Some samples are to be sent to South Africa for further testing. “We could have taken other samples to the neighbouring Zimbabwe, but because of COVID-19 that brought everything to almost a standstill, we could not send them,” Ntshebe explained before adding that, “before coronavirus outbreak, Botswana and Zimbabwe were in talks and have entered into some agreements including exportation and importation of certain medications, but we have not yet concluded the matter regarding samples, that is why we have not been able to send samples to Zimbabwe.”

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SADC Executive Secretary disturbed by obstacles in movement of goods

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The Executive Secretary of SADC, Dr Stegomena Lawrence Tax, has cautioned member states that any lack of cooperation among then during the COVID19 era has potential to reverse the gains made in the last decades.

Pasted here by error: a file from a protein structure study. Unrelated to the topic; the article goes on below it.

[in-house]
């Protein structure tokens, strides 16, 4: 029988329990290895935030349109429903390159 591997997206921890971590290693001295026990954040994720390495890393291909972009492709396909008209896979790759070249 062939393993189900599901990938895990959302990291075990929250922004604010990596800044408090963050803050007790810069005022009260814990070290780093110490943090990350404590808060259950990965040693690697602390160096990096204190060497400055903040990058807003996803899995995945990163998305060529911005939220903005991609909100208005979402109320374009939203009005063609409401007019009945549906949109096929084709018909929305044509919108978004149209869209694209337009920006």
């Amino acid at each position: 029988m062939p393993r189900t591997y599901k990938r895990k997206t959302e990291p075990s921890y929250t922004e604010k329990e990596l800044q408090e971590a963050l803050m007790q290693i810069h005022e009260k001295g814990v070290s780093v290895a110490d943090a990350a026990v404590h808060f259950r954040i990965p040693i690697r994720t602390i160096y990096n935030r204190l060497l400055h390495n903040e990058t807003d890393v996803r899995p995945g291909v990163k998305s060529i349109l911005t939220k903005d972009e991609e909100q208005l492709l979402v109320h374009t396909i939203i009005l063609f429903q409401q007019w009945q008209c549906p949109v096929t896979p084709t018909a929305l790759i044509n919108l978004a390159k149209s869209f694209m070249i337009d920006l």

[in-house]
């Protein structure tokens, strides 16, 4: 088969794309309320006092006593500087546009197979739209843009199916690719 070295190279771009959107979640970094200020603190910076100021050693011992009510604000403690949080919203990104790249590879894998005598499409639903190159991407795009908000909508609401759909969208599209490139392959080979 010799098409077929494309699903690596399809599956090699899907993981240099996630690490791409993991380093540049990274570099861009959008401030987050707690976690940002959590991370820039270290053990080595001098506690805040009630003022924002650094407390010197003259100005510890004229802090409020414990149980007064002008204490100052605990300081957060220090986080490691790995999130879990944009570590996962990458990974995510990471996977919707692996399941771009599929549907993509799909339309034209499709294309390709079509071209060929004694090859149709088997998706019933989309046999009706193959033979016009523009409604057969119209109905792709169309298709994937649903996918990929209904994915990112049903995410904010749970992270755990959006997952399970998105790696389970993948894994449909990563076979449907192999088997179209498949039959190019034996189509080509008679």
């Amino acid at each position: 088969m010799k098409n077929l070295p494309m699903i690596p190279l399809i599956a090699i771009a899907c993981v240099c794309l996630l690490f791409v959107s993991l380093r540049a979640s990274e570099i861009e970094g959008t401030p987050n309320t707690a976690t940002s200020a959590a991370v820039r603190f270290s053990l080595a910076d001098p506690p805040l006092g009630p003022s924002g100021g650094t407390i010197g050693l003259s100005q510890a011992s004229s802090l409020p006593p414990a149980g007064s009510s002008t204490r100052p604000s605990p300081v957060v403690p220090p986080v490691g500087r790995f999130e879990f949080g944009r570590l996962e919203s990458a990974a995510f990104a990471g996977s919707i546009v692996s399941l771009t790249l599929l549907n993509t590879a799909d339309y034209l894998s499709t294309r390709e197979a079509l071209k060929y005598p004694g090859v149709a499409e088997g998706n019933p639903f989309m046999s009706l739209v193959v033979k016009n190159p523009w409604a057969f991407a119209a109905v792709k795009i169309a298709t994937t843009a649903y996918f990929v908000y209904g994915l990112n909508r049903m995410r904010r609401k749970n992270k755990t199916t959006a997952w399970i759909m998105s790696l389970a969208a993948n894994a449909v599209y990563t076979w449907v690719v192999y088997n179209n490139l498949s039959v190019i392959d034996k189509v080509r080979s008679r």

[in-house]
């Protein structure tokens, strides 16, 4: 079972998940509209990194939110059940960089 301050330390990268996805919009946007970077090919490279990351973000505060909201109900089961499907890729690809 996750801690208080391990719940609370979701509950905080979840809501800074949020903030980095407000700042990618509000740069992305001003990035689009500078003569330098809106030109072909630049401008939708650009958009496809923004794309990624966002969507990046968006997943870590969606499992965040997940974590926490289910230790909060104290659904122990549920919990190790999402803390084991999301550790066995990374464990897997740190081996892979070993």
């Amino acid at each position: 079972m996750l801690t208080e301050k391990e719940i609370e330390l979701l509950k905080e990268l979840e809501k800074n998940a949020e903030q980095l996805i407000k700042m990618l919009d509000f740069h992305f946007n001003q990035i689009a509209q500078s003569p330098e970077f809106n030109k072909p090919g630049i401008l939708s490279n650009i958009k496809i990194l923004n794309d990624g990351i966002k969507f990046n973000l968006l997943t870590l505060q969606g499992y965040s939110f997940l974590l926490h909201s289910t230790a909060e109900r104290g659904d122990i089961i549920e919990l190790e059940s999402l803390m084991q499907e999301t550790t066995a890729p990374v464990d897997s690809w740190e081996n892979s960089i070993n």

Addressing a virtual SADC Council of Ministers meeting this week, Lawrence Tax said that the regional ministers approved Guidelines on Harmonization and Facilitation of Movement of Essential Goods and Services across borders early April. 

She said that whilst the guidelines have played a critical role in facilitation of movement of essential goods, there are notable obstacles that have been noted by the Secretariat.

The obstacles include non-compliance/non recognition of regional legal frameworks; uncoordinated operations at the port of entry among border agencies; lack of harmonization and synchronization of policies and procedures among, and between member states; unilateral decisions outside agreed framework; as well as different approaches to deal with epidemiological challenges,” she said. 

She added that; “all these are resulting in increased cost of doing business, and negatively affecting the implementation of national and regional programmes”.